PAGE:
This highlights another prominent theme in Rockers: the deep spiritual connection between reggae music and the African motherland, especially in the struggle against oppressive establishments. Be it the insignia of the Lion of Judah painted on Horsemouth’s motorbike, or a young Burning Spear—before he had attained his iconic status—singing the anti-establishment anthem “Jah no dead” to a dejected Horsemouth as his lowest ebb, the cast of Rockers never lost touch with their African roots.
Many reggae songs became anthems in struggles for independence across the African continent, especially later on when there remained a handful of countries under oppressive, racist rule. Bob Marley famously travelled back and forth to Zimbabwe, out of his own pocket, to perform at their independence celebrations in 1980. Two years previously, he had released the song “Zimbabwe,” decrying the racist rule of Ian Smith in what was then known as Rhodesia.
If you asked an African millennial about the music that defined their childhoods, they would probably point you towards the anti-Apartheid reggae stylings of South African artist Lucky Dube. The role that reggae played in liberating Africans creatively, socially, and politically on both sides of the Atlantic cannot be understated.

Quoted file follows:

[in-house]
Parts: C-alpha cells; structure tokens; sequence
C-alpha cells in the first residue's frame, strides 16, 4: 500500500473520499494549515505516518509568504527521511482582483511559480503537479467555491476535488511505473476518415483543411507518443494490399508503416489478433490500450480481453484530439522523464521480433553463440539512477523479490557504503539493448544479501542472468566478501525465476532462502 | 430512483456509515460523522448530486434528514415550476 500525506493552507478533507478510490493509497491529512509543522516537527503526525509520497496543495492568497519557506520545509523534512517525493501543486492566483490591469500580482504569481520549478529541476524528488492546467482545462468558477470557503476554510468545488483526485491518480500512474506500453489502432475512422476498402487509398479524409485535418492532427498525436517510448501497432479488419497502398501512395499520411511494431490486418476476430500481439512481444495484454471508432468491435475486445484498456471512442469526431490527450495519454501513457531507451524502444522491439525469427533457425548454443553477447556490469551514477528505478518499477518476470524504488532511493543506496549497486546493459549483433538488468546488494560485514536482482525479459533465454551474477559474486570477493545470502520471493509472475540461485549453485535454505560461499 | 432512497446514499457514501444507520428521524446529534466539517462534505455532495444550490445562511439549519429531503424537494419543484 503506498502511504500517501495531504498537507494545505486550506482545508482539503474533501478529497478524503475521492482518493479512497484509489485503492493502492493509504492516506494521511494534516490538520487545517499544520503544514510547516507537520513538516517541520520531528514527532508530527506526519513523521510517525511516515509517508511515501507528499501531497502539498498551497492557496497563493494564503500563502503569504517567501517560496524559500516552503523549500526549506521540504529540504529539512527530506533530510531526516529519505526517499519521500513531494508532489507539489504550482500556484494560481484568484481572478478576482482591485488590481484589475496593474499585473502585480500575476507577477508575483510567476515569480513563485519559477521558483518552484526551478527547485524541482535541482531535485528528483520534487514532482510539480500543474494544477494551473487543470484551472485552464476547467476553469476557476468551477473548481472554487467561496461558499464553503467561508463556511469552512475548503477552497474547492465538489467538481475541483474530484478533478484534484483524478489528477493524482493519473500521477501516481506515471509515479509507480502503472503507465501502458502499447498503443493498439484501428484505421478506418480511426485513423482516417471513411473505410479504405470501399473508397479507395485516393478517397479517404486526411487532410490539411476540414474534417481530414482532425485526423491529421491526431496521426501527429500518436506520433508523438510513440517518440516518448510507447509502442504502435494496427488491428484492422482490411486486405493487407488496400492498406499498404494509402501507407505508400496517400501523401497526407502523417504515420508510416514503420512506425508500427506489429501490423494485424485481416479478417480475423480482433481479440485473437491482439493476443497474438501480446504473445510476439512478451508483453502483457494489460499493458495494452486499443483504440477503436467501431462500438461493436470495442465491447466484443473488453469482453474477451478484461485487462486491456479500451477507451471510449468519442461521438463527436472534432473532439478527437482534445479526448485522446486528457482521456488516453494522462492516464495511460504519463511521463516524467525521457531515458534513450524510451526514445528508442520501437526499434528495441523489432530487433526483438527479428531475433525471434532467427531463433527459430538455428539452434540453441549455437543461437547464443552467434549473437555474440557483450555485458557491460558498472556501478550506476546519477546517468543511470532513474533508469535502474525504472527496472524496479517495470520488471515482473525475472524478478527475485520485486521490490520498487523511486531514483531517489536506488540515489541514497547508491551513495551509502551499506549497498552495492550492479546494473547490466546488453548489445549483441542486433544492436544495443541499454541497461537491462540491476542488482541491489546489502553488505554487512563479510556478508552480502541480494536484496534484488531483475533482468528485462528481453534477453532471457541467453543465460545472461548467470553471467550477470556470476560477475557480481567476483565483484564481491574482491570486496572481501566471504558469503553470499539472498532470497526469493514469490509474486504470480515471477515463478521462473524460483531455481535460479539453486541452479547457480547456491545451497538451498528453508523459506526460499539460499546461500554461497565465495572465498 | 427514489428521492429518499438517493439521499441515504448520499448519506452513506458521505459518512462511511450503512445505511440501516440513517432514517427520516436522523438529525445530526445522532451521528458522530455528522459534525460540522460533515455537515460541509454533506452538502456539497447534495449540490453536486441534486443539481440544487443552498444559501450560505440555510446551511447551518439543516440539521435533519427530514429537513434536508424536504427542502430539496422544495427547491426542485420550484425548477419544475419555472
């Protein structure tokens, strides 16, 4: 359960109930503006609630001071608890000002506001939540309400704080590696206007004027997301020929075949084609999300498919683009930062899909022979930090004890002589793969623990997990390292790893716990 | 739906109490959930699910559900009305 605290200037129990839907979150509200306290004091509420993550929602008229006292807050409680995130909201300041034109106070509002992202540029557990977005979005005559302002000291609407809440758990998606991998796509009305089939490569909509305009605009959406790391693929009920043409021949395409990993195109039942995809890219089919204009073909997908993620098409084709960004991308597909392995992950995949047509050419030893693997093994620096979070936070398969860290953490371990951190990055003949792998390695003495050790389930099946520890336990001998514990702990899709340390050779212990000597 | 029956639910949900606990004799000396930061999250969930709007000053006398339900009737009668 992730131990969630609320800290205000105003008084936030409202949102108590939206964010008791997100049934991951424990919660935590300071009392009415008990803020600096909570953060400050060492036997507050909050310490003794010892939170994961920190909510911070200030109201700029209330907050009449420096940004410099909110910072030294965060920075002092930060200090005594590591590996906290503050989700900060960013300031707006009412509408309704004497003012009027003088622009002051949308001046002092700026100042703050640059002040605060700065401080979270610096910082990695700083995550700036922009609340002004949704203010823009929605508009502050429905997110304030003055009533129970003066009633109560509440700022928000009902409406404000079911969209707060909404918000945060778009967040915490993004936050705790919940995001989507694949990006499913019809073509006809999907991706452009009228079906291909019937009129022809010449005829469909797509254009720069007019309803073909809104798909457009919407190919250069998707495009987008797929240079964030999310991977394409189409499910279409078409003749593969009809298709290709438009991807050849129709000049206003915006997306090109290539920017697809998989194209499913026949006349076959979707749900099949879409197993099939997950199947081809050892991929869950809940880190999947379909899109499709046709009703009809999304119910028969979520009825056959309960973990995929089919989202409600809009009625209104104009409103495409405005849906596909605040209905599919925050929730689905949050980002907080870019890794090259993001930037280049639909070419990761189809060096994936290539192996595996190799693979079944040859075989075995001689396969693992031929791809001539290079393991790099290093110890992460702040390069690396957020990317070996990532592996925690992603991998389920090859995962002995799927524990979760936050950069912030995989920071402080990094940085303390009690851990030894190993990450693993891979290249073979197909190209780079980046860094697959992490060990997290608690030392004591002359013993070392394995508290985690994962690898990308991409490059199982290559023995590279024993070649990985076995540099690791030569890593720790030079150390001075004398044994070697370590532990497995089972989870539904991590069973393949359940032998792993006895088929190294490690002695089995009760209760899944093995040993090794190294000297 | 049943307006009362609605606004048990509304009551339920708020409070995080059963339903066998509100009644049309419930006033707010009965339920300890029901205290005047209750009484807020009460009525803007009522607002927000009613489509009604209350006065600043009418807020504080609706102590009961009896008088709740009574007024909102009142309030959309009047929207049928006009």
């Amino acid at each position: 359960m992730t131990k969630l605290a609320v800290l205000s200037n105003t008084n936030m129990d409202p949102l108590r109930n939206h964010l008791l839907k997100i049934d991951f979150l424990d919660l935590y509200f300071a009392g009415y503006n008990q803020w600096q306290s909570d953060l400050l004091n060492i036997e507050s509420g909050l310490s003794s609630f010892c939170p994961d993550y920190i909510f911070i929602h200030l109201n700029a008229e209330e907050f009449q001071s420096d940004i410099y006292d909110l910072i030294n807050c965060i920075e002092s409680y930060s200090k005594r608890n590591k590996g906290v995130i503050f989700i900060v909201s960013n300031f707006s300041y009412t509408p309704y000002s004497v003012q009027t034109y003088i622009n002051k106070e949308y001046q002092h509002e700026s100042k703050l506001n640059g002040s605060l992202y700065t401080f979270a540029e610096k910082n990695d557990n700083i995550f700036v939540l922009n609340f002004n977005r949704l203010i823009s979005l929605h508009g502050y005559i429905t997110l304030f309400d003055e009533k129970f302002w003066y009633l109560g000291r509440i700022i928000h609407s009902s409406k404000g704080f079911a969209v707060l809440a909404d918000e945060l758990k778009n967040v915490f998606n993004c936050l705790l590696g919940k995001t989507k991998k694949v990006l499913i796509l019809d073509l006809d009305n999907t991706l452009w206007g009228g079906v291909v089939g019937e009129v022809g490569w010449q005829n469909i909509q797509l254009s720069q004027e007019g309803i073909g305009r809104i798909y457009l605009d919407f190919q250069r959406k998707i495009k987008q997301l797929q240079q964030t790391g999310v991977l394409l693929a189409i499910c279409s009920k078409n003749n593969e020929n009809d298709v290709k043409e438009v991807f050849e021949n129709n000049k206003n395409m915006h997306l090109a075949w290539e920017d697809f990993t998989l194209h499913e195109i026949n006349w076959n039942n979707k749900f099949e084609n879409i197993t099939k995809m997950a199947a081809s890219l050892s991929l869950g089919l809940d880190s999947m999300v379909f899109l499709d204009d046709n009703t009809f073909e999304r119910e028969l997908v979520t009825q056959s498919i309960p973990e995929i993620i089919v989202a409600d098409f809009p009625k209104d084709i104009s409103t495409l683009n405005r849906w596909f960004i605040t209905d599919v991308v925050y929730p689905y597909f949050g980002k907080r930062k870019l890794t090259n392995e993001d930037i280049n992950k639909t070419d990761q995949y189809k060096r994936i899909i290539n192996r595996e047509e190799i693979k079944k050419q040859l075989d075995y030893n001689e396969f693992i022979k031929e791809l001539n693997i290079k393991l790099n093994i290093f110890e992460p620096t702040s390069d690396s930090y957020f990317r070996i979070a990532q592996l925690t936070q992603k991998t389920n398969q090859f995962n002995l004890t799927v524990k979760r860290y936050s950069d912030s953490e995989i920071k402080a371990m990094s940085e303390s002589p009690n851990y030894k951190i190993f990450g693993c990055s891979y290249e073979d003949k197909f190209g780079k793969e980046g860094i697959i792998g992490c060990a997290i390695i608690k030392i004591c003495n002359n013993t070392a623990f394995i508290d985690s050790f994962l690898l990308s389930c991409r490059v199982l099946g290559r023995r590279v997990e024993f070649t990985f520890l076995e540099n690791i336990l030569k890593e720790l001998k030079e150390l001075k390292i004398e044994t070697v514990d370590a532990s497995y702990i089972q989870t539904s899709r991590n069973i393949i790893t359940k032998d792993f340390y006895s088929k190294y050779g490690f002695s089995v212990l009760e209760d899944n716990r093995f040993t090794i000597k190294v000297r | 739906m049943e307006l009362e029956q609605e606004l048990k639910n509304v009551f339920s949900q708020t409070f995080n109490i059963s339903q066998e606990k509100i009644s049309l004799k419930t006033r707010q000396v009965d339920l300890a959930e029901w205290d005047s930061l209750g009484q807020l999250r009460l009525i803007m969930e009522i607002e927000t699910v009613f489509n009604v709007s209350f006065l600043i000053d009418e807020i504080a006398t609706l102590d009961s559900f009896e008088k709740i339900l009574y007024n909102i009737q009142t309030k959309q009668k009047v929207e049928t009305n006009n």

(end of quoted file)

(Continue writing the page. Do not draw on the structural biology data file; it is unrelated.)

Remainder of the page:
Rockers screened at the 1979 Cannes Film Festival on the same night as Apocalypse Now. However, it was Rockers that caused a stampede, with audiences desperate to attend the screening. In retrospect, it seems remarkable that so many people preferred Rockers that day over Francis Ford Coppola’s magnum opus. While many critics now regard Apocalypse Now as one of the greatest films ever made, Rockers somehow remains relatively obscure.
Although Perry Henzell’s 1972 crime-drama The Harder They Come (starring legendary reggae artist Jimmy Cliff) and its soundtrack are more widely credited with exposing the wider world to reggae, Rockers does one better and helps us peer into the souls of those behind the music. The film not only talks about music, but also dives deep into Jamaican and African culture. Furthermore, many of its cast members went on to enjoy stellar music careers and produce timeless hits. Even as the years pass, the magic that Theodoros Bafaloukos captured in Rockers never grows old.
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Rockers—Jamaica. Dialog in Jamaican Patois. Directed Theodoros Bafaloukos. First released 1978 in Jamaica. Running time 1hr 40min. Starring Leroy “Horsemouth” Wallace, Gregory Issacs, Big Youth, Burning Spear, Jacob Miller.